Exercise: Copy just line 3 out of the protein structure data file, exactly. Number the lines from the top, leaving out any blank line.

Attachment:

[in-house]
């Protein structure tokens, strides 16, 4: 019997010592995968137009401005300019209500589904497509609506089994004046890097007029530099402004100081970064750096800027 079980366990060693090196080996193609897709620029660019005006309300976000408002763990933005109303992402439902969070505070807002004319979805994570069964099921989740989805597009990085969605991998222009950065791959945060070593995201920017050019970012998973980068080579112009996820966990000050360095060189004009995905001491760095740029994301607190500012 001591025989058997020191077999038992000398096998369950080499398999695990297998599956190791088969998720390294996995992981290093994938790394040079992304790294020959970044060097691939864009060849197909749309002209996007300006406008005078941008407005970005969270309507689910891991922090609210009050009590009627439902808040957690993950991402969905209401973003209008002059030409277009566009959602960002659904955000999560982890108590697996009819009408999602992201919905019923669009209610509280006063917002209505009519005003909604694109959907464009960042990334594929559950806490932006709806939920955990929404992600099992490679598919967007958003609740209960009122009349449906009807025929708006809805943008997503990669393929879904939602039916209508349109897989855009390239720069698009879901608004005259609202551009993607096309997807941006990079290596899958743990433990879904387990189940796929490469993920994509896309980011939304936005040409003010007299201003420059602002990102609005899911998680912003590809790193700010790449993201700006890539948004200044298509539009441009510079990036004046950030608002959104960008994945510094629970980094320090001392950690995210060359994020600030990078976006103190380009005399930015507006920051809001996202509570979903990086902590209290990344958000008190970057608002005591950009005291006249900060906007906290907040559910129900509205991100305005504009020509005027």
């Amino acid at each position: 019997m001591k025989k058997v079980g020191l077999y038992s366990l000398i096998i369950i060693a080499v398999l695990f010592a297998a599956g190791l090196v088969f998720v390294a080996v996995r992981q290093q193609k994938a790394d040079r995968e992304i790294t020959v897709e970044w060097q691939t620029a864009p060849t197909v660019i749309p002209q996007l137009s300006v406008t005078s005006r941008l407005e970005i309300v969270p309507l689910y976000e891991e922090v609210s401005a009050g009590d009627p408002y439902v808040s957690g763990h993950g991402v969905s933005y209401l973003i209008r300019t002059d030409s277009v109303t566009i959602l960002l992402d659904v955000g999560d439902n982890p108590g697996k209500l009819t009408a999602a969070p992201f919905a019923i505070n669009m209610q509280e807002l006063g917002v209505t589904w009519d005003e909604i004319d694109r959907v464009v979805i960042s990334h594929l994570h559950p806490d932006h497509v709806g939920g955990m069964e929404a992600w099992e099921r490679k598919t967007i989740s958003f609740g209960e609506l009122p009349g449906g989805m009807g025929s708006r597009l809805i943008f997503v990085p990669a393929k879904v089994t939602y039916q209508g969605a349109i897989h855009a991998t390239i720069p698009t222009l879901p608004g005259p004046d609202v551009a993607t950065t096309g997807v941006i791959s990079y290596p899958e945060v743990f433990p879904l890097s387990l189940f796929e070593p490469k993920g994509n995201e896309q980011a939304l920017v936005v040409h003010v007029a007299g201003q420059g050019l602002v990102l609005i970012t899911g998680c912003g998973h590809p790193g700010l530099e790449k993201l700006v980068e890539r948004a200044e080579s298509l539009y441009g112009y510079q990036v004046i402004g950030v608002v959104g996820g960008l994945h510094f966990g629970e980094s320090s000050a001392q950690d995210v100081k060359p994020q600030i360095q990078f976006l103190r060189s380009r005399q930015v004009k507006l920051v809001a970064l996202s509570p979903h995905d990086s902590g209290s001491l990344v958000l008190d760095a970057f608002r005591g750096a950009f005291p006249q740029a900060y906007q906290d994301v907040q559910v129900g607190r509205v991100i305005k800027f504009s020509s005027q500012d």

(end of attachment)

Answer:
């Amino acid at each position: 019997m001591k025989k058997v079980g020191l077999y038992s366990l000398i096998i369950i060693a080499v398999l695990f010592a297998a599956g190791l090196v088969f998720v390294a080996v996995r992981q290093q193609k994938a790394d040079r995968e992304i790294t020959v897709e970044w060097q691939t620029a864009p060849t197909v660019i749309p002209q996007l137009s300006v406008t005078s005006r941008l407005e970005i309300v969270p309507l689910y976000e891991e922090v609210s401005a009050g009590d009627p408002y439902v808040s957690g763990h993950g991402v969905s933005y209401l973003i209008r300019t002059d030409s277009v109303t566009i959602l960002l992402d659904v955000g999560d439902n982890p108590g697996k209500l009819t009408a999602a969070p992201f919905a019923i505070n669009m209610q509280e807002l006063g917002v209505t589904w009519d005003e909604i004319d694109r959907v464009v979805i960042s990334h594929l994570h559950p806490d932006h497509v709806g939920g955990m069964e929404a992600w099992e099921r490679k598919t967007i989740s958003f609740g209960e609506l009122p009349g449906g989805m009807g025929s708006r597009l809805i943008f997503v990085p990669a393929k879904v089994t939602y039916q209508g969605a349109i897989h855009a991998t390239i720069p698009t222009l879901p608004g005259p004046d609202v551009a993607t950065t096309g997807v941006i791959s990079y290596p899958e945060v743990f433990p879904l890097s387990l189940f796929e070593p490469k993920g994509n995201e896309q980011a939304l920017v936005v040409h003010v007029a007299g201003q420059g050019l602002v990102l609005i970012t899911g998680c912003g998973h590809p790193g700010l530099e790449k993201l700006v980068e890539r948004a200044e080579s298509l539009y441009g112009y510079q990036v004046i402004g950030v608002v959104g996820g960008l994945h510094f966990g629970e980094s320090s000050a001392q950690d995210v100081k060359p994020q600030i360095q990078f976006l103190r060189s380009r005399q930015v004009k507006l920051v809001a970064l996202s509570p979903h995905d990086s902590g209290s001491l990344v958000l008190d760095a970057f608002r005591g750096a950009f005291p006249q740029a900060y906007q906290d994301v907040q559910v129900g607190r509205v991100i305005k800027f504009s020509s005027q500012d």